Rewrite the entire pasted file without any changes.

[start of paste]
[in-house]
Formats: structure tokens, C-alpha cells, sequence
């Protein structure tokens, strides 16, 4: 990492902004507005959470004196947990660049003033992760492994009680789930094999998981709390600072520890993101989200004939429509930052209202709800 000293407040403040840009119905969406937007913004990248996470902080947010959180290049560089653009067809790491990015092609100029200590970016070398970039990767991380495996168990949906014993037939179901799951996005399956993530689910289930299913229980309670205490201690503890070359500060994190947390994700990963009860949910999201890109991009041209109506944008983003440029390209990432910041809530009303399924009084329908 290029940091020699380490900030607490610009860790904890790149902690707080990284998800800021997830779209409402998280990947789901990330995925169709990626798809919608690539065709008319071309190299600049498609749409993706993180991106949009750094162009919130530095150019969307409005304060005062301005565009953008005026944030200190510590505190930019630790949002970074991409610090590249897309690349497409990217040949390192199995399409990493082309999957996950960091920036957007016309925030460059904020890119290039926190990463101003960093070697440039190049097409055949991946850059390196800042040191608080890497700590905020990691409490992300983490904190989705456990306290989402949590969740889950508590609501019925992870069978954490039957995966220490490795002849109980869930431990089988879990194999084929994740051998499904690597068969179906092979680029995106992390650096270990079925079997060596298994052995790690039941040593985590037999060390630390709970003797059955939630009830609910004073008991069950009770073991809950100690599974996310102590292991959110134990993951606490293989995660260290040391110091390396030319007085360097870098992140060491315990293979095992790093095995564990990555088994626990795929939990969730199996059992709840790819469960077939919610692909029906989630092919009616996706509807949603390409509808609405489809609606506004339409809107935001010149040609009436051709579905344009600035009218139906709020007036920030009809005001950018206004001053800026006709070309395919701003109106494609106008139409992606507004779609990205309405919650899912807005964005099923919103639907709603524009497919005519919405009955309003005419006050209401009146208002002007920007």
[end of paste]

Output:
[in-house]
Formats: structure tokens, C-alpha cells, sequence
């Protein structure tokens, strides 16, 4: 990492902004507005959470004196947990660049003033992760492994009680789930094999998981709390600072520890993101989200004939429509930052209202709800 000293407040403040840009119905969406937007913004990248996470902080947010959180290049560089653009067809790491990015092609100029200590970016070398970039990767991380495996168990949906014993037939179901799951996005399956993530689910289930299913229980309670205490201690503890070359500060994190947390994700990963009860949910999201890109991009041209109506944008983003440029390209990432910041809530009303399924009084329908 290029940091020699380490900030607490610009860790904890790149902690707080990284998800800021997830779209409402998280990947789901990330995925169709990626798809919608690539065709008319071309190299600049498609749409993706993180991106949009750094162009919130530095150019969307409005304060005062301005565009953008005026944030200190510590505190930019630790949002970074991409610090590249897309690349497409990217040949390192199995399409990493082309999957996950960091920036957007016309925030460059904020890119290039926190990463101003960093070697440039190049097409055949991946850059390196800042040191608080890497700590905020990691409490992300983490904190989705456990306290989402949590969740889950508590609501019925992870069978954490039957995966220490490795002849109980869930431990089988879990194999084929994740051998499904690597068969179906092979680029995106992390650096270990079925079997060596298994052995790690039941040593985590037999060390630390709970003797059955939630009830609910004073008991069950009770073991809950100690599974996310102590292991959110134990993951606490293989995660260290040391110091390396030319007085360097870098992140060491315990293979095992790093095995564990990555088994626990795929939990969730199996059992709840790819469960077939919610692909029906989630092919009616996706509807949603390409509808609405489809609606506004339409809107935001010149040609009436051709579905344009600035009218139906709020007036920030009809005001950018206004001053800026006709070309395919701003109106494609106008139409992606507004779609990205309405919650899912807005964005099923919103639907709603524009497919005519919405009955309003005419006050209401009146208002002007920007």